What to do and where to eat in Strasbourg – A city guide
If you’re thinking of a trip to France, and have already visited Paris, go to Strasbourg.
Arjun & I just returned from a little summer holiday in Strasbourg. Like every destination we’ve picked before, this trip was planned for the sole purpose of eating, exploring markets, then eating an ice cream until we reached the next patisserie. And just when we began to feel like we’re eating way too much, we walked up 332 stairs of the cathedral for a panoramic view of the city of Strasbourg and beyond. It was quite amazing.
Strasbourg is the capital city of Alsace, the smallest region of France, which shares borders with Germany and Switzerland to the east. You can especially notice the German food influence in the meat consumption (think of myriad sausages) and hearty portions (nobody’s complaining), not to mention staples such as, kugelhopf, pretzels and beer.
We stayed in a little commune of Alsace, right outside of Strasbourg, called Schiltigheim. We were very lucky to have native friends who took us out to dinner at a local restaurant, which turned out to be the highlight of our trip.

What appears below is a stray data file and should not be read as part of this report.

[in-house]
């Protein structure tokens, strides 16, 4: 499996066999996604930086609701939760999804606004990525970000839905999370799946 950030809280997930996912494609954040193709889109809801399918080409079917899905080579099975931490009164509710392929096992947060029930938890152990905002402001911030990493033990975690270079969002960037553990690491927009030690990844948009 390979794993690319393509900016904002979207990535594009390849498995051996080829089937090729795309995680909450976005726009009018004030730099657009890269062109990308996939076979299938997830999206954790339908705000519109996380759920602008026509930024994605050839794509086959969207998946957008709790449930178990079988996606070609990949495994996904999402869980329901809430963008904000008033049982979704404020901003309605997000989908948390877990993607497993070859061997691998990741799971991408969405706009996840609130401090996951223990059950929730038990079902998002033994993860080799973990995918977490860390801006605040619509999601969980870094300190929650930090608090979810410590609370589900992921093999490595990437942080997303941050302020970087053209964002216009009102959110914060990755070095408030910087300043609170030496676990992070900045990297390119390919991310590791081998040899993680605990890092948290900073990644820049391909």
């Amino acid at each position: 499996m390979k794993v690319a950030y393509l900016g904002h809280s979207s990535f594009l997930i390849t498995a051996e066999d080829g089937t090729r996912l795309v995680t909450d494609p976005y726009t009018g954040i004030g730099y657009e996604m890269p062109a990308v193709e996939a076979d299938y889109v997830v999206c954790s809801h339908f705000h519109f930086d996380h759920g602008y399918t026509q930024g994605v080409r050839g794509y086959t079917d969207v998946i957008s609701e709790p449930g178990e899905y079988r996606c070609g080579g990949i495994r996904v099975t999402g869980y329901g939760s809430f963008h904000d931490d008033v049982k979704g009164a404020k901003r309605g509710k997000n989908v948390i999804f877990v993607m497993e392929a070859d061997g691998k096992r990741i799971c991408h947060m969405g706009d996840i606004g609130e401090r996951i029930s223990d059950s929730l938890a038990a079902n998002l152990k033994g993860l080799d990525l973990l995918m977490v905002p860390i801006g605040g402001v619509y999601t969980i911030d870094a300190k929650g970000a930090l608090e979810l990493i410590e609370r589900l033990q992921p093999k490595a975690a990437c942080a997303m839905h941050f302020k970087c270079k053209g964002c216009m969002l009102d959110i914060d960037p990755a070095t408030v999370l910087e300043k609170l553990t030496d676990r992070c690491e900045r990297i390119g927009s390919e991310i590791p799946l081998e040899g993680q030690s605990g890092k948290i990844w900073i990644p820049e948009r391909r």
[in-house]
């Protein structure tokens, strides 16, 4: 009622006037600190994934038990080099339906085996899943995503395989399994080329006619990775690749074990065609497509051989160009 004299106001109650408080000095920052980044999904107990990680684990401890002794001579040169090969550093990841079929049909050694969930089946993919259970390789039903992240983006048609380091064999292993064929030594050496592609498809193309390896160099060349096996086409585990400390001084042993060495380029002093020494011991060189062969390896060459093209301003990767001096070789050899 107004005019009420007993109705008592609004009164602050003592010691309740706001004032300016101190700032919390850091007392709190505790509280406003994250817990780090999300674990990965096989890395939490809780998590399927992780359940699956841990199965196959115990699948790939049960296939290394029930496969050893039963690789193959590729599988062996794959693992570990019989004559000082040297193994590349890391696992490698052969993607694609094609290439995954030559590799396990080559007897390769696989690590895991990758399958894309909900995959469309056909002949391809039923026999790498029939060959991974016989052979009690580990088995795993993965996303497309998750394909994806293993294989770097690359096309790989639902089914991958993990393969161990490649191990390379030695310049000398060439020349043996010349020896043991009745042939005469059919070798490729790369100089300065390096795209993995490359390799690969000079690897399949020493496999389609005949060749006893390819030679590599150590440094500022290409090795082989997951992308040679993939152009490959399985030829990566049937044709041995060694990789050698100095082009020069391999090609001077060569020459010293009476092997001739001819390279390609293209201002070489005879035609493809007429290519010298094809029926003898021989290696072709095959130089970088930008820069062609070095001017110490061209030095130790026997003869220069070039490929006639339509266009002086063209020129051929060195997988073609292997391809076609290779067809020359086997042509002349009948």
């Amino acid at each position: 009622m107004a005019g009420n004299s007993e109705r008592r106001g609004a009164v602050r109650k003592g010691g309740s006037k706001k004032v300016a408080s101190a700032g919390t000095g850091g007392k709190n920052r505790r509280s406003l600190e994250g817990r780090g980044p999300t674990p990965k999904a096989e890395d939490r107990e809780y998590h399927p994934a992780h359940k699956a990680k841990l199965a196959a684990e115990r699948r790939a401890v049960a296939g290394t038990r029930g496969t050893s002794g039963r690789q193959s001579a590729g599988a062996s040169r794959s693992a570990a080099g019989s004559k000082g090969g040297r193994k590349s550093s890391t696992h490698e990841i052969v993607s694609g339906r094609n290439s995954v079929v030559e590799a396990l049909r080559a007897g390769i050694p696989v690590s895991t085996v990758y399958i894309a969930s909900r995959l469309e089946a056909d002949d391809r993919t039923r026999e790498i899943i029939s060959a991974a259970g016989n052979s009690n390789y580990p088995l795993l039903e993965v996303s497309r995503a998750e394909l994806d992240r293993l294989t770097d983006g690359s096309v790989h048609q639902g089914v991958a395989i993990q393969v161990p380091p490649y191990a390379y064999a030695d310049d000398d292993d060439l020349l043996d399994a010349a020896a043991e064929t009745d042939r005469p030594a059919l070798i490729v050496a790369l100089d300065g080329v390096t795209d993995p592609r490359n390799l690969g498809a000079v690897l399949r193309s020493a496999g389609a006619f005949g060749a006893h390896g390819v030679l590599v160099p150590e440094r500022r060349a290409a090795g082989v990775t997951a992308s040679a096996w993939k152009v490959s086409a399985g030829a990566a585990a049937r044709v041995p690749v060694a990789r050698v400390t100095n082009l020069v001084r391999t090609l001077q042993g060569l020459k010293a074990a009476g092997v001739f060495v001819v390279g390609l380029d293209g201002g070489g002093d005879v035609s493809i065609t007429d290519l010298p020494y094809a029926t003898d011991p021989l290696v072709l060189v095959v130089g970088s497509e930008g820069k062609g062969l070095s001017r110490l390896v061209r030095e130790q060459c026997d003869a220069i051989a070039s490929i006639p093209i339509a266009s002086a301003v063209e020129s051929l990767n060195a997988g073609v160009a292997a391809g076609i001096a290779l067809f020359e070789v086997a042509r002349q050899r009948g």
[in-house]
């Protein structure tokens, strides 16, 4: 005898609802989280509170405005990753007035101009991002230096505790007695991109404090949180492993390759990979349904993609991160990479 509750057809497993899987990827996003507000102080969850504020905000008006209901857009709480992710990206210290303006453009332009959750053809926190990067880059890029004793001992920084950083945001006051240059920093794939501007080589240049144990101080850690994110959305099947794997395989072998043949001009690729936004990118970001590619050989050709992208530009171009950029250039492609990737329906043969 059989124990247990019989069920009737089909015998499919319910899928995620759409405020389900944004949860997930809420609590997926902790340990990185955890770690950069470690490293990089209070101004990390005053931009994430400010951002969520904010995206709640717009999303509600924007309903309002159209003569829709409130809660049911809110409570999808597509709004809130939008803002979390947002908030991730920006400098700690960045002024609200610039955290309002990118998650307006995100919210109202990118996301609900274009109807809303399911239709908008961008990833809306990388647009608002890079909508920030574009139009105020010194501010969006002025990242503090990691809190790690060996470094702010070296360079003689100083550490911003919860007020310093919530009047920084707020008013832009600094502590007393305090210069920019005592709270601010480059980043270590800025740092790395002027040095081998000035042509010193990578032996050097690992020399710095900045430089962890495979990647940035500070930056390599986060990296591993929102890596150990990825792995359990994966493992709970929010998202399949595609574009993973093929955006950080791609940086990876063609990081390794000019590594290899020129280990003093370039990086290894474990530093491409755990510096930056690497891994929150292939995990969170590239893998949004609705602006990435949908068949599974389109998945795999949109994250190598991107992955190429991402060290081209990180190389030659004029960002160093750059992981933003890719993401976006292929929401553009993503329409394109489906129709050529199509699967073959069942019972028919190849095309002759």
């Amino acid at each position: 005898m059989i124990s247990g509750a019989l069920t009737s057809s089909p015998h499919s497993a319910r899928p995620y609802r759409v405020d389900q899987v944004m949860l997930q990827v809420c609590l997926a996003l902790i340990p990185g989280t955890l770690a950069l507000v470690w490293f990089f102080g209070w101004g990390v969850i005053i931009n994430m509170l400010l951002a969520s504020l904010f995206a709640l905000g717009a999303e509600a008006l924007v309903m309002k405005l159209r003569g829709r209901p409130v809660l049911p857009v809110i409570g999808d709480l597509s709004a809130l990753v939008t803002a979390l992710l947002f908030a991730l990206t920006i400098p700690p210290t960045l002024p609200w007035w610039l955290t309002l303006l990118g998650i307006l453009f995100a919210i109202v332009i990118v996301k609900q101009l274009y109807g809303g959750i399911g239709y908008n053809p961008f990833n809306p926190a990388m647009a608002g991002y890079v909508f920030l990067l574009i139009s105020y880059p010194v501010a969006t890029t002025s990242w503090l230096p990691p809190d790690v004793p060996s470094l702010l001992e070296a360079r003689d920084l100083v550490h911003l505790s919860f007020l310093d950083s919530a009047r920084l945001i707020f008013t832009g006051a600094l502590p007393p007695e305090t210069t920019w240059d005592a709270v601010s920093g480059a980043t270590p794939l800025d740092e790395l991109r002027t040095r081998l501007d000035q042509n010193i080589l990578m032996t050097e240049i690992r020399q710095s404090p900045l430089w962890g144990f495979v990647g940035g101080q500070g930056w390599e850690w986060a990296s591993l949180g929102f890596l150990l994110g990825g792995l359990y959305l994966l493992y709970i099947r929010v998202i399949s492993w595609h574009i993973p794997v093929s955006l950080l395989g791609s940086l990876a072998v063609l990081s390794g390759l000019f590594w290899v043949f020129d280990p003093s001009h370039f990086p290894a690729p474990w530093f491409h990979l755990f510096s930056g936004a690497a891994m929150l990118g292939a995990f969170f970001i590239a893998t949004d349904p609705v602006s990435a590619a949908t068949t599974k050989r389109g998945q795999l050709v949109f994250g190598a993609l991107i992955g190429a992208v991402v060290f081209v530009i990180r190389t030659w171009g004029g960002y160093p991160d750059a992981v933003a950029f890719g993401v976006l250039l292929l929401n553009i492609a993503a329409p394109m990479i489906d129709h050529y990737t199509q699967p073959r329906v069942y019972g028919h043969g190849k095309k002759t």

EAT IN STRASBOURG
Aux Quatre Vents 15 Rue de la Mairie, 67300 Schiltigheim, France Phone: +33 3 88 33 16 00
This was the venue for our first meal and for our last meal. Twice, in a three day trip. As adventurous as we are with our eating, we were worried nothing might live up to this experience, and we had to leave Alsace with memories of Aux Quatre Vents. Everything we ate here was perfect. From the foie gras with fig bread and to the girolles (mushrooms) and escargot (snails). But the dish that’s etched in my memory is the Cerises Poêlée (pan fried cherries) that I can’t wait to replicate at home. Caramelised cherries with a bit of strawberry jam, this was summer’s best in my plate. It was served with a scoop of vanilla ice cream and whipped cream. The restaurant is located in the commune of Schiltigheim, and if you didn’t know of it, you’d walk right past it. When you go in, you’ll feel like you’re let in on a local secret. It’s a family run restaurant with the mom cooking in the kitchen and the daughter and grandma (perhaps) serving the restaurant. Also, I learned here, that in Alsace the word “salade” is used as a euphemism only to make you feel better about eating large portion sizes. For even though we ordered a foie gras “salade”, there was no room for a main course. That’s also because they’ll bring along 3-4 creamy, vegetable based side dishes to the table for everyone to share in addition to what you’ve ordered. And when the mum in the kitchen makes too much of something, that finds its way to the table as well – complimentary. Aux Quatre Vents is cosy, kitsch and above all a place for exemplary, affordable food.